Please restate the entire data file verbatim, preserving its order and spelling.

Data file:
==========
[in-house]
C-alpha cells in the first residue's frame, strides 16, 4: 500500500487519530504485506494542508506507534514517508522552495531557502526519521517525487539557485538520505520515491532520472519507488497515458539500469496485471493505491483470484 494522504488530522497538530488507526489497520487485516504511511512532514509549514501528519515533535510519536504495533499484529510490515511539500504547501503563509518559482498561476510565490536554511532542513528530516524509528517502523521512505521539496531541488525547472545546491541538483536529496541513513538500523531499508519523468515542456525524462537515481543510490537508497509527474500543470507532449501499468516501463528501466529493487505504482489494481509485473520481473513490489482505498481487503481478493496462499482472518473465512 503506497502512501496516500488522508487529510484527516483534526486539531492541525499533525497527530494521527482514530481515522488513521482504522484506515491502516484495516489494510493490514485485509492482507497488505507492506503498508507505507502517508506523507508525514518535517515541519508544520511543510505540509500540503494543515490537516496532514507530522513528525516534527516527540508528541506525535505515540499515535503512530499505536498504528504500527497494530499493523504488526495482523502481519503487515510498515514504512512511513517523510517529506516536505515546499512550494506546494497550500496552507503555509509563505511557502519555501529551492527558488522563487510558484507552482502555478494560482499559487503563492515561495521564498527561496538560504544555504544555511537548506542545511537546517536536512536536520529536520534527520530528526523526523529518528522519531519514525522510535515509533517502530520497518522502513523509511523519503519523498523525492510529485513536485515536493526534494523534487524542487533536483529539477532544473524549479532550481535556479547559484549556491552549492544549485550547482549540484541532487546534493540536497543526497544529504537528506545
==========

[in-house]
C-alpha cells in the first residue's frame, strides 16, 4: 500500500487519530504485506494542508506507534514517508522552495531557502526519521517525487539557485538520505520515491532520472519507488497515458539500469496485471493505491483470484 494522504488530522497538530488507526489497520487485516504511511512532514509549514501528519515533535510519536504495533499484529510490515511539500504547501503563509518559482498561476510565490536554511532542513528530516524509528517502523521512505521539496531541488525547472545546491541538483536529496541513513538500523531499508519523468515542456525524462537515481543510490537508497509527474500543470507532449501499468516501463528501466529493487505504482489494481509485473520481473513490489482505498481487503481478493496462499482472518473465512 503506497502512501496516500488522508487529510484527516483534526486539531492541525499533525497527530494521527482514530481515522488513521482504522484506515491502516484495516489494510493490514485485509492482507497488505507492506503498508507505507502517508506523507508525514518535517515541519508544520511543510505540509500540503494543515490537516496532514507530522513528525516534527516527540508528541506525535505515540499515535503512530499505536498504528504500527497494530499493523504488526495482523502481519503487515510498515514504512512511513517523510517529506516536505515546499512550494506546494497550500496552507503555509509563505511557502519555501529551492527558488522563487510558484507552482502555478494560482499559487503563492515561495521564498527561496538560504544555504544555511537548506542545511537546517536536512536536520529536520534527520530528526523526523529518528522519531519514525522510535515509533517502530520497518522502513523509511523519503519523498523525492510529485513536485515536493526534494523534487524542487533536483529539477532544473524549479532550481535556479547559484549556491552549492544549485550547482549540484541532487546534493540536497543526497544529504537528506545